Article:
Kidney’s hand forced by injury

A THIGH injury picked up in training on Monday ruled Jonathan Sexton out of Saturday’s RBS Six Nations opener against Italy at Croke Park, so Declan Kidney’s number 10 jersey preference for the challenges ahead in the championship is still unclear.

Sexton filled the position in the two most recent games against Fiji and South Africa last November, but gives way to Ronan O’Gara, who wins his 94th cap against the Italians and has a huge opportunity to capitalise on his rival’s misfortune.

It remains unclear as to which of the talented pair Kidney would have opted for had both been available and he certainly wasn’t going to show his hand when the subject was raised at yesterday’s team announcement.

“You learn in this job never to make a decision until you have to,” he answered. “The challenge for me is to deal with the players as best I can and let them know where they stand. Once they know that, that’s all that matters.”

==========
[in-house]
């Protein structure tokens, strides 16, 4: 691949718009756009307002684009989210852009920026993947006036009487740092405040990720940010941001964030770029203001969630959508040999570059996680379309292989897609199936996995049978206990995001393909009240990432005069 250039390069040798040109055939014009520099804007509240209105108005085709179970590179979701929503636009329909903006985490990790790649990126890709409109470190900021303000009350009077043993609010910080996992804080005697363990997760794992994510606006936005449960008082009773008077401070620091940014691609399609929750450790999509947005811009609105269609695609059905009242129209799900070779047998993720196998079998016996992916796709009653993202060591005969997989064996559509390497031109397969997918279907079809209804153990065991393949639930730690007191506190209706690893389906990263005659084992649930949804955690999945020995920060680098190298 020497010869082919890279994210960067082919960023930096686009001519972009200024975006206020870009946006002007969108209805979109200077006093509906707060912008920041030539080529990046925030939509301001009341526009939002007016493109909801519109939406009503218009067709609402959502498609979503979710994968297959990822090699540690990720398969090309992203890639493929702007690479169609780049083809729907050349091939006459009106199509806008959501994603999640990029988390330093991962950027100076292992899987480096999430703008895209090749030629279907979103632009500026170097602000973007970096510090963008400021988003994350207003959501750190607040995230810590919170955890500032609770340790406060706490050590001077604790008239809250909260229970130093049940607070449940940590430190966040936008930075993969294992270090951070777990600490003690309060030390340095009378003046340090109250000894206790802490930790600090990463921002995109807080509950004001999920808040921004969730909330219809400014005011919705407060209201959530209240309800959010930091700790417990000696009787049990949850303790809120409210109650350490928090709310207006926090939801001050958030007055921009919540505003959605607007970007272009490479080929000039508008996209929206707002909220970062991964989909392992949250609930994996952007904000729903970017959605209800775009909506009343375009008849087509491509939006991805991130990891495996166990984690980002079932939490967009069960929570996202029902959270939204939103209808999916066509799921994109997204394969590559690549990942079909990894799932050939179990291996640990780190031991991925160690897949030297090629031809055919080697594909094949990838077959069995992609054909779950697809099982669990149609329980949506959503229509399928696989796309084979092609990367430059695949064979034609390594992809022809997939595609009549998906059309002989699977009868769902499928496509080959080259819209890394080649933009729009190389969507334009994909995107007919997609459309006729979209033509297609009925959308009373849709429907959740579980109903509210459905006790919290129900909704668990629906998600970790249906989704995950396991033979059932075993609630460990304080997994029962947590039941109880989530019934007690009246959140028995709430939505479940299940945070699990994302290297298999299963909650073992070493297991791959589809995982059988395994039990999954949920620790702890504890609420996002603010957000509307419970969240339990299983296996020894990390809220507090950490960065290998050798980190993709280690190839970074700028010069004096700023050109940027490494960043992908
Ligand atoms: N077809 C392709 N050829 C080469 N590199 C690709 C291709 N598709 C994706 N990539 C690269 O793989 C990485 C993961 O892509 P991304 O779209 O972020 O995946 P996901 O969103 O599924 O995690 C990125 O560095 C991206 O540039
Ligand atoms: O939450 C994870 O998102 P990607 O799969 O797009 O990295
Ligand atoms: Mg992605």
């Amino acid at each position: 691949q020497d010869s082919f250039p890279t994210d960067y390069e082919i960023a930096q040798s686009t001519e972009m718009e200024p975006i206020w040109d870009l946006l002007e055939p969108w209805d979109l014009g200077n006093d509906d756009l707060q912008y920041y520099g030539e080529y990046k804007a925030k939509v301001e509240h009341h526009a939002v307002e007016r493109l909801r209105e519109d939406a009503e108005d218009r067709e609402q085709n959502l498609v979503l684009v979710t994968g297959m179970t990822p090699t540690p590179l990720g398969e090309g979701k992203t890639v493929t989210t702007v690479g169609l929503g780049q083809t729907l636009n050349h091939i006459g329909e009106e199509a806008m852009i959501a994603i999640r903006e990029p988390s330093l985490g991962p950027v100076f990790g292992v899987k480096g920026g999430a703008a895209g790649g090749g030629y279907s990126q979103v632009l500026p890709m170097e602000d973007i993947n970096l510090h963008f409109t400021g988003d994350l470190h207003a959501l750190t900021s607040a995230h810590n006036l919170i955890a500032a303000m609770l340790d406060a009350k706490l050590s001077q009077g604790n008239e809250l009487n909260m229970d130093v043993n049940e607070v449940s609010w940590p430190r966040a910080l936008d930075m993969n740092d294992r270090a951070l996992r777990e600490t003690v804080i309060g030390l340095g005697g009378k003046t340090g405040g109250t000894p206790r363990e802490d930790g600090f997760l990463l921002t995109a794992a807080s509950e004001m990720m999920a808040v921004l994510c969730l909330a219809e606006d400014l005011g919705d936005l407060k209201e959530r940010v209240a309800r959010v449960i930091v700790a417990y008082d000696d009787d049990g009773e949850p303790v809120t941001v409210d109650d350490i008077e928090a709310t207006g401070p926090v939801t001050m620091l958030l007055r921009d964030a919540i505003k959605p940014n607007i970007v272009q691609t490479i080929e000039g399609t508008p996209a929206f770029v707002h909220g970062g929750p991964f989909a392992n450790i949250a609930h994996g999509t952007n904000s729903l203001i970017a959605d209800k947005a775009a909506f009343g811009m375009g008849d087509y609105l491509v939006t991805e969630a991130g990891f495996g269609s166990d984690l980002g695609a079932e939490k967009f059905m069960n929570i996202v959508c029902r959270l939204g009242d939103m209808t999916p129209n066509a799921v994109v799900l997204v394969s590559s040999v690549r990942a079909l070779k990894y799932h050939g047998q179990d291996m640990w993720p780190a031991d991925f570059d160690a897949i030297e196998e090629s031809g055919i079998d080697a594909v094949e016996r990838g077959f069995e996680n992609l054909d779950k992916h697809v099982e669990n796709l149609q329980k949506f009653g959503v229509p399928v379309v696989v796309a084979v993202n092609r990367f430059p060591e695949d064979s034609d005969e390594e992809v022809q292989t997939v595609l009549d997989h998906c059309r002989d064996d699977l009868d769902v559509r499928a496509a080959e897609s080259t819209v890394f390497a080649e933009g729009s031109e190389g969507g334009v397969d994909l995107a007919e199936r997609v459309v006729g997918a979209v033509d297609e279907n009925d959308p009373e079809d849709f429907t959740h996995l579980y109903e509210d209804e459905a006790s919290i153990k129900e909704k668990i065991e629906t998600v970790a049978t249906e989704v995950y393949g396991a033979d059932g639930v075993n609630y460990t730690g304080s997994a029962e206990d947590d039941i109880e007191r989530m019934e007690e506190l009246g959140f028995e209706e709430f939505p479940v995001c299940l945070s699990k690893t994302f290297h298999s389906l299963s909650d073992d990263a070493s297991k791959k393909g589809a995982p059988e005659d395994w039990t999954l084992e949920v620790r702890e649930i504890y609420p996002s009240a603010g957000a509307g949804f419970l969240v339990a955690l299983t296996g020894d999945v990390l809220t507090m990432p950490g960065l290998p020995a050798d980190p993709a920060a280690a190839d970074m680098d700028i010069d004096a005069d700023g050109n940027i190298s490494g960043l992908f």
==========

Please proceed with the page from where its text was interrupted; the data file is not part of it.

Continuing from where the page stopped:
Sexton has been laid low by a knock to the thigh. Kidney explained that “at the end of yesterday’s session he pulled up and we got the results of a scan last night. But it’s still only the first 48 hours and we should know more by Friday. He got a bit of a dead leg and there’s a little bit of a tear below the haematoma.

“As for France on Saturday week, we would be hopeful he’ll be in contention even if he might have to work for it.”

With Sexton ruled out, most interest switched to the unexpected choice of new cap Kevin McLaughlin at number six in place of the luckless Stephen Ferris, who again suffers because of injury, this time to his knee and the selection of Gordon D’Arcy and Andrew Trimble ahead of Paddy Wallace and Keith Earls at first centre and on the left wing.

McLaughlin, a number eight in his school days at Gonzaga, is a banker turned flanker having worked in AIB for the first few years of his adult life and also completed a business degree at UCD while finding time to feature as second bass with the RT choir.